- Columbia University researchers took advantage of the importance of vitamin A to design a new contraceptive approach. Men who are extremely low in vitamin A lose their fertility-- but they also become extremely sick, so avoiding vitamin A doesn't work as a contraceptive. Instead, Professor Debra Wolgemuth discovered a drug that had been abandoned by a pharmaceutical company precisely because it interfered with vitamin A receptors in the testes. Her team tested it in mice, and it worked with no health effects. "The receptors are everywhere, but the testis is exquisitely sensitive to the drug. So we can use a dose that is so low it has no effect on the rest of the body."
So the drug doesn't harm mice-- but will it be fine in men" Dr. Wolgemuth thinks the chances are good. "There's extensive toxicology data in rats and rabbits -- and at much higher doses-- because industry is developing it for other uses. So we're optimistic that there would be no adverse side effects in humans as well."
So how long must we wait? Advocates say it all depends on men speaking up. "We've seen today that the pipeline is full-- everything from new targets to actual human trials," explains Kirsten Thompson, director of the International Male Contraception Coalition. "And the demand is there-- hundreds of men have voiced their opinion on our website MaleContraceptives.org and in surveys. So it's just a question of whether policymakers act on that demand." Elaine Lissner, director of the Male Contraception Information Project, concurs. "We could have something like the IVD on the market in 4-5 years, if we make an all-out effort with funding and focus. But if we continue with just a study here and a study there, it could be an eternity."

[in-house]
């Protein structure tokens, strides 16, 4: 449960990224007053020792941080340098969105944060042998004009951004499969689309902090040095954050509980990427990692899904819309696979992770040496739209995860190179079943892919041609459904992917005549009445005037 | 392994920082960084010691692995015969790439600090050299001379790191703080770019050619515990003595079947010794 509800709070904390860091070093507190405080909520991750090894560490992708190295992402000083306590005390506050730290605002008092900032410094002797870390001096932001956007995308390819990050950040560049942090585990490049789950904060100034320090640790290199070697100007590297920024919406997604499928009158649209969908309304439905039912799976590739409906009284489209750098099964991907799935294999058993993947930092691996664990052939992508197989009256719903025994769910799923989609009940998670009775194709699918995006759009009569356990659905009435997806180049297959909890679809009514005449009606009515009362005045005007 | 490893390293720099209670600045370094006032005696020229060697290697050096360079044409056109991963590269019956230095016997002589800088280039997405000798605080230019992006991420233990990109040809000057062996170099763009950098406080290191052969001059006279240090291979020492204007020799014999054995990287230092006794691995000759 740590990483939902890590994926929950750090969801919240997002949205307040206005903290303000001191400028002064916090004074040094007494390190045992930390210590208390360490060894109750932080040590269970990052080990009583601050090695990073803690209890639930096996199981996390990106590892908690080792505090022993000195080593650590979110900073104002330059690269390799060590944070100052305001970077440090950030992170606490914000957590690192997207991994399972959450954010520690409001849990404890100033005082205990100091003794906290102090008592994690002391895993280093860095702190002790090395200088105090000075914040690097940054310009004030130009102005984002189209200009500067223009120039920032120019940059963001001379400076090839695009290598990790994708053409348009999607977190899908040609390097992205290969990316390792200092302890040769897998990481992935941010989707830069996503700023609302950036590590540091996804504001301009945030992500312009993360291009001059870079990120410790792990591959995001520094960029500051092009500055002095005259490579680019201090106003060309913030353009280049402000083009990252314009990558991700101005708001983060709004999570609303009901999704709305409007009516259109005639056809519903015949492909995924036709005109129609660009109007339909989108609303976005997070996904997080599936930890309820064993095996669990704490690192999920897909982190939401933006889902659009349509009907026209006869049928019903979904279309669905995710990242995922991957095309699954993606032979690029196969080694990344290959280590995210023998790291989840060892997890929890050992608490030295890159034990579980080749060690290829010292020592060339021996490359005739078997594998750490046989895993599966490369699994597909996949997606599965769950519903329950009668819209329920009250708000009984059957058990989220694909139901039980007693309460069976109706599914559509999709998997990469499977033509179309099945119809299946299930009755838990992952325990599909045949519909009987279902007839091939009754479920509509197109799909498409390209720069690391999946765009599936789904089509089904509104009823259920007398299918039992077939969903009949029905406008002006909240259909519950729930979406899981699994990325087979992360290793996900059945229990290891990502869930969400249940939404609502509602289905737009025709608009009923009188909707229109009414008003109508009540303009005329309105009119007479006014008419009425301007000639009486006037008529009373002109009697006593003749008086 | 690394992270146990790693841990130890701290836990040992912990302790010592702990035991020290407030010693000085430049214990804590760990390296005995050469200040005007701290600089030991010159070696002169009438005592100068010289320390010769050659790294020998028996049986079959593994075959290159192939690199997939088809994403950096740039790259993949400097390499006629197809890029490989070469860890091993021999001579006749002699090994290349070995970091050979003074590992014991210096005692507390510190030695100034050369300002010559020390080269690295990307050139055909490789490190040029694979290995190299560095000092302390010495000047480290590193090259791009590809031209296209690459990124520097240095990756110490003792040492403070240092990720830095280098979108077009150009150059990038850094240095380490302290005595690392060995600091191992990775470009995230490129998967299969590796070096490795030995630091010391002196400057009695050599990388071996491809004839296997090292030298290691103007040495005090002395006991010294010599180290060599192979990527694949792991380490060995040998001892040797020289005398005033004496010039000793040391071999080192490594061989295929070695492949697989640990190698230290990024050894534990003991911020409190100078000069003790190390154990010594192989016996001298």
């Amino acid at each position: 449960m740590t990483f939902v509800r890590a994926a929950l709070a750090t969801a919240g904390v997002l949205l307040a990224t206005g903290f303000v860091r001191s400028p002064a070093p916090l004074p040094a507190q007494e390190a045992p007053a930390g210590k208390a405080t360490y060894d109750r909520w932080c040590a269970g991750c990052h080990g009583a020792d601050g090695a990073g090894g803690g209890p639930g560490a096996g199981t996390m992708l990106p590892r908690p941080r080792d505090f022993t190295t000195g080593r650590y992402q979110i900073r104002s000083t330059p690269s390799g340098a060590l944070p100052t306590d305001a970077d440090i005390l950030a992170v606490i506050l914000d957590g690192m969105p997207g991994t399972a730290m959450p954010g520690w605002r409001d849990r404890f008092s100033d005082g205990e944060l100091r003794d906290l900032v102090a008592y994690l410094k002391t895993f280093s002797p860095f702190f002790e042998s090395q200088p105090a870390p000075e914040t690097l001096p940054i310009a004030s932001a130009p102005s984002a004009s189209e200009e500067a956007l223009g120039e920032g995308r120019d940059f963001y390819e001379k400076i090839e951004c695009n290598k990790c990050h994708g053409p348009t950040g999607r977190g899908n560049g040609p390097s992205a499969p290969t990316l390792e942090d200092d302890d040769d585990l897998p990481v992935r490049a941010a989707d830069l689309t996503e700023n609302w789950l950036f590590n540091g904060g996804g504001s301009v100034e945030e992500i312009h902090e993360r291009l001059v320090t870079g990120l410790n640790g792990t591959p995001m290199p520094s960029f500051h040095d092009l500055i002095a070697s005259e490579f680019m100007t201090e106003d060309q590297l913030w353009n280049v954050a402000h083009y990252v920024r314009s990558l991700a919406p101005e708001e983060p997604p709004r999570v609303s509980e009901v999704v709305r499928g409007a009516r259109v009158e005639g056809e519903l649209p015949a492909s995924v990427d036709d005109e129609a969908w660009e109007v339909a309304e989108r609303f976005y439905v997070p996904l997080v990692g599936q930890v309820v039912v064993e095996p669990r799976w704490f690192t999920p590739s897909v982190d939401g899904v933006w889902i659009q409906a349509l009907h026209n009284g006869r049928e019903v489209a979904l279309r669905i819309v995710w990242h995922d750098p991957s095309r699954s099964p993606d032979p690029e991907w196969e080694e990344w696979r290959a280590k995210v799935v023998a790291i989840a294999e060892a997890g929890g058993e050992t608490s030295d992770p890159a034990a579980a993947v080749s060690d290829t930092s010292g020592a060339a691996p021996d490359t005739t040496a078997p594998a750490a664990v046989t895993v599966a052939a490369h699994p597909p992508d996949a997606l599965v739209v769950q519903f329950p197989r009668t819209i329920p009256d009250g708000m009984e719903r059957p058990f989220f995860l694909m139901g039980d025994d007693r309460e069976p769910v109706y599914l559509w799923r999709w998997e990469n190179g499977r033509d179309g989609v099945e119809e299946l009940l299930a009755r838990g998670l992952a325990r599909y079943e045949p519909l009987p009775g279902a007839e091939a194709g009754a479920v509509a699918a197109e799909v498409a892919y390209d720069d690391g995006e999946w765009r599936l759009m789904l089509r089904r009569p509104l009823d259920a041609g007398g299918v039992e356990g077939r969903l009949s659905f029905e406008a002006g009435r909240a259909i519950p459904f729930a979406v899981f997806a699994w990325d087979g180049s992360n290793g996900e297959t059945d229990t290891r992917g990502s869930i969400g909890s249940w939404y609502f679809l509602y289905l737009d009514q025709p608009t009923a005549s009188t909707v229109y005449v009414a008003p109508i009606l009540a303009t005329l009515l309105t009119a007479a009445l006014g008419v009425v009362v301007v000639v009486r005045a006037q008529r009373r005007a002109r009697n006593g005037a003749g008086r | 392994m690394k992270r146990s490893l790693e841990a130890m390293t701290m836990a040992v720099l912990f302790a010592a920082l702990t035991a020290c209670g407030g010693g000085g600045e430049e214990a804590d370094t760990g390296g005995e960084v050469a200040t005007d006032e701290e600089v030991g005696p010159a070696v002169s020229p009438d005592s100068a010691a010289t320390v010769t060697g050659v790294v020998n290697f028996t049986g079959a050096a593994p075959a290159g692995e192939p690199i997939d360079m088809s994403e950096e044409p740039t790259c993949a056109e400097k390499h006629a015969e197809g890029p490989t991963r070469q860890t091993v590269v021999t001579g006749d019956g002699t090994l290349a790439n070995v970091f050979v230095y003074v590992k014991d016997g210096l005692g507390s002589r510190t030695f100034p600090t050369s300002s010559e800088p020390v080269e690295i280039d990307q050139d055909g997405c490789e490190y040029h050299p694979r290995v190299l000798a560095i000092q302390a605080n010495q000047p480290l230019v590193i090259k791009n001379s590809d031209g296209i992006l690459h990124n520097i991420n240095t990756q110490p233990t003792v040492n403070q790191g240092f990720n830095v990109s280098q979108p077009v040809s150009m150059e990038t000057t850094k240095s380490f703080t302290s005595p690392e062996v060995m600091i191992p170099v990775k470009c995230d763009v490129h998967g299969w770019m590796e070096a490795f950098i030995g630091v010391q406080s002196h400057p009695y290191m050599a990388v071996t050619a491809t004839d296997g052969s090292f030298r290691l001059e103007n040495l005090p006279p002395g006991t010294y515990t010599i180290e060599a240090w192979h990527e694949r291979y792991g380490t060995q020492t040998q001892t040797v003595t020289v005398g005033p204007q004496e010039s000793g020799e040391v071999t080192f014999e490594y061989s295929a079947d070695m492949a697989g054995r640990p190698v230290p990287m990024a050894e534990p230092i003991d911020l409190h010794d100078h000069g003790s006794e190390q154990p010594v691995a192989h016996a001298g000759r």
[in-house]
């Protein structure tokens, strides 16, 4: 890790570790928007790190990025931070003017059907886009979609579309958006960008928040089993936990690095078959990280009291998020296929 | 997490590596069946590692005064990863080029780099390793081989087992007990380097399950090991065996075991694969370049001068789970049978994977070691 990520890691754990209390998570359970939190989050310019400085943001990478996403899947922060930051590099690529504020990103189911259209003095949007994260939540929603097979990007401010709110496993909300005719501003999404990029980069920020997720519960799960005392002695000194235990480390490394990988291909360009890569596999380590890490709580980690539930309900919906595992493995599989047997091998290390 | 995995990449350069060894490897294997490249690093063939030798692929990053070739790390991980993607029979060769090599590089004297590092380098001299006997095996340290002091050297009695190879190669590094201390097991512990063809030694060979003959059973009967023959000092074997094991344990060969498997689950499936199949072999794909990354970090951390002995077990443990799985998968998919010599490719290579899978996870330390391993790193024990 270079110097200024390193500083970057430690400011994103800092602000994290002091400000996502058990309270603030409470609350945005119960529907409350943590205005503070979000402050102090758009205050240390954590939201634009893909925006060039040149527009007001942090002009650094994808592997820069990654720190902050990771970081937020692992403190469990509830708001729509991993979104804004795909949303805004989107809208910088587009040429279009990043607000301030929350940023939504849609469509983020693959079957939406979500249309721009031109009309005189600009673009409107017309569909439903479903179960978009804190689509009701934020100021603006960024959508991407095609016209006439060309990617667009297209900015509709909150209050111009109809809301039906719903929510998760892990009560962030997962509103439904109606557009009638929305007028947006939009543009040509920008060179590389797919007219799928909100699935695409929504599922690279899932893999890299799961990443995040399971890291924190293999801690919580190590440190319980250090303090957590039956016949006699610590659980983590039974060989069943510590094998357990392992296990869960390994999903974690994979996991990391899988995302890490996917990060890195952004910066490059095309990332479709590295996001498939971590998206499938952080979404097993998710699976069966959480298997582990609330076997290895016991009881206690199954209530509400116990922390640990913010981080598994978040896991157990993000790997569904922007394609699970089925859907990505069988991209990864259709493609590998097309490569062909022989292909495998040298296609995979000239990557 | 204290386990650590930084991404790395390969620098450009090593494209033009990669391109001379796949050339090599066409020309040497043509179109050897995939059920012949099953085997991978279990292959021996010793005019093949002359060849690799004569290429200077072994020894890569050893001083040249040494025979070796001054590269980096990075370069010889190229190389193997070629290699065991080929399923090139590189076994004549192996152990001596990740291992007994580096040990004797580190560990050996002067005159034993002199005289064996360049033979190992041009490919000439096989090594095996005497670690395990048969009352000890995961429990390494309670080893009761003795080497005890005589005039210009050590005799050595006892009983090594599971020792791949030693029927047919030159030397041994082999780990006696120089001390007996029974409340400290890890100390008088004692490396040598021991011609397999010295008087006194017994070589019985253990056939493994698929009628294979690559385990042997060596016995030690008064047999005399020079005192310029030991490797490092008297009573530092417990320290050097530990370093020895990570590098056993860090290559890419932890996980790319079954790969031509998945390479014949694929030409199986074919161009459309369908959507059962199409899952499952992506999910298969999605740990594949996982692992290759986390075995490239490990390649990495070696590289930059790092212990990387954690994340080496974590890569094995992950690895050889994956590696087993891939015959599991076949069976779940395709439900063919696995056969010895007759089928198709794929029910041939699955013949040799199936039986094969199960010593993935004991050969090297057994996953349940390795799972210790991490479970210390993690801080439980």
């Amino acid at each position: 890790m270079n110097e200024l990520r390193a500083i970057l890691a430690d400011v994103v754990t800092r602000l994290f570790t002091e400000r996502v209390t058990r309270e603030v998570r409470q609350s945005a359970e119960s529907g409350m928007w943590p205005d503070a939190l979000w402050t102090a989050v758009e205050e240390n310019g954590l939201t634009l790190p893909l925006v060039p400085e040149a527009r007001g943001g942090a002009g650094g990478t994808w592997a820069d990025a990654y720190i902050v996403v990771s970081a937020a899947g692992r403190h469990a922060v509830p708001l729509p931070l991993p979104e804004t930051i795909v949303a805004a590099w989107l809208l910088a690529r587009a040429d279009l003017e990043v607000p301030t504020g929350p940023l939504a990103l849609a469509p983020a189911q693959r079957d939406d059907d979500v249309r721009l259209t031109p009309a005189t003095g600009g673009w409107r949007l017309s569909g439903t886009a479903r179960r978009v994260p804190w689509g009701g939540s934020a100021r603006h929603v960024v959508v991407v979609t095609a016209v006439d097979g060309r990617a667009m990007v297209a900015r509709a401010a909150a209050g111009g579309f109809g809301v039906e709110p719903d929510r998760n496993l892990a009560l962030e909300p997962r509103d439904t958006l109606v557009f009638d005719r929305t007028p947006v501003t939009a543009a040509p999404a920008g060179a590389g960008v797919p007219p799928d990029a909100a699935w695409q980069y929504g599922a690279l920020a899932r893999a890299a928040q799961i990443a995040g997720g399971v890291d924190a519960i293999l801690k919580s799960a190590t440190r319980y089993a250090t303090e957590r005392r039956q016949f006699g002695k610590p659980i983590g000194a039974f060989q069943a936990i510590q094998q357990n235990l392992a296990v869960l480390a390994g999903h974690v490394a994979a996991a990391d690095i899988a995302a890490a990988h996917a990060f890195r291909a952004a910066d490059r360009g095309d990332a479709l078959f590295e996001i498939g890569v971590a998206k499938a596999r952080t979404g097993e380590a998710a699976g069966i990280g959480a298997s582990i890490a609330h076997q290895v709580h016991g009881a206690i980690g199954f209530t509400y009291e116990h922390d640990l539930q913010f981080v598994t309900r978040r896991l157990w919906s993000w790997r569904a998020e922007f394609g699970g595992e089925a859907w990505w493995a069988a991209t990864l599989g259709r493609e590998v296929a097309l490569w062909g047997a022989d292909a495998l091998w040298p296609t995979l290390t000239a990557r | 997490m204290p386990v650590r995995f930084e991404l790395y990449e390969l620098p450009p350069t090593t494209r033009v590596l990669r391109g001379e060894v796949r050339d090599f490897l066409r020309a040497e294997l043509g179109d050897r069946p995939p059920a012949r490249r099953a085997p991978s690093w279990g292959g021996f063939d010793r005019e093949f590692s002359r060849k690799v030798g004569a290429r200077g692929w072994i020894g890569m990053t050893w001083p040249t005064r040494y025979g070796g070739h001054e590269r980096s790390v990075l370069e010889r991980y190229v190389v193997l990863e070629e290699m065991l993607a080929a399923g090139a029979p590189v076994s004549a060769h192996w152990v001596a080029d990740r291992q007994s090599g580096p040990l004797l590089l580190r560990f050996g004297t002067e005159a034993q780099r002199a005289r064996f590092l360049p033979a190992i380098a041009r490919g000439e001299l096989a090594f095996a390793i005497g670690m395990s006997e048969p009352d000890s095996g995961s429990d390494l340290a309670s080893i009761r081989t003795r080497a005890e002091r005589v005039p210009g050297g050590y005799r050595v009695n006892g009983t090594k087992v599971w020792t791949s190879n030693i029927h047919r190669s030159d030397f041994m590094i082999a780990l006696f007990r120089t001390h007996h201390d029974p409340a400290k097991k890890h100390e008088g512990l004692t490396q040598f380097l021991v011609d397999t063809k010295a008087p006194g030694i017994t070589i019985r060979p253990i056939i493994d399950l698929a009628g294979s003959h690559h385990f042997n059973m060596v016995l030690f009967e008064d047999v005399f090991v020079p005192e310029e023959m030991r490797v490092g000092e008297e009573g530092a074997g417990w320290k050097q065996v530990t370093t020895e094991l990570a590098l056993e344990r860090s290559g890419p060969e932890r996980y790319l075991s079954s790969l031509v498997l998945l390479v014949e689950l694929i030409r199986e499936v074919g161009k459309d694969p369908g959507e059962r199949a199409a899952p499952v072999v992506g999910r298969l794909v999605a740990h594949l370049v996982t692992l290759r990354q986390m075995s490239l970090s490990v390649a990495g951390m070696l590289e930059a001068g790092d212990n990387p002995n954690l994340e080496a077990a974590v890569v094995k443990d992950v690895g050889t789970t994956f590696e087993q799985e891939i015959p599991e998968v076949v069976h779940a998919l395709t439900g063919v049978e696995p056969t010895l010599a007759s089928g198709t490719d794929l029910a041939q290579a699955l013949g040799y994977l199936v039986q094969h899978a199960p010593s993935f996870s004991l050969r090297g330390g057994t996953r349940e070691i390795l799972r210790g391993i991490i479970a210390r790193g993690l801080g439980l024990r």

|Contact: Elaine Lissner|
Male Contraception Information Project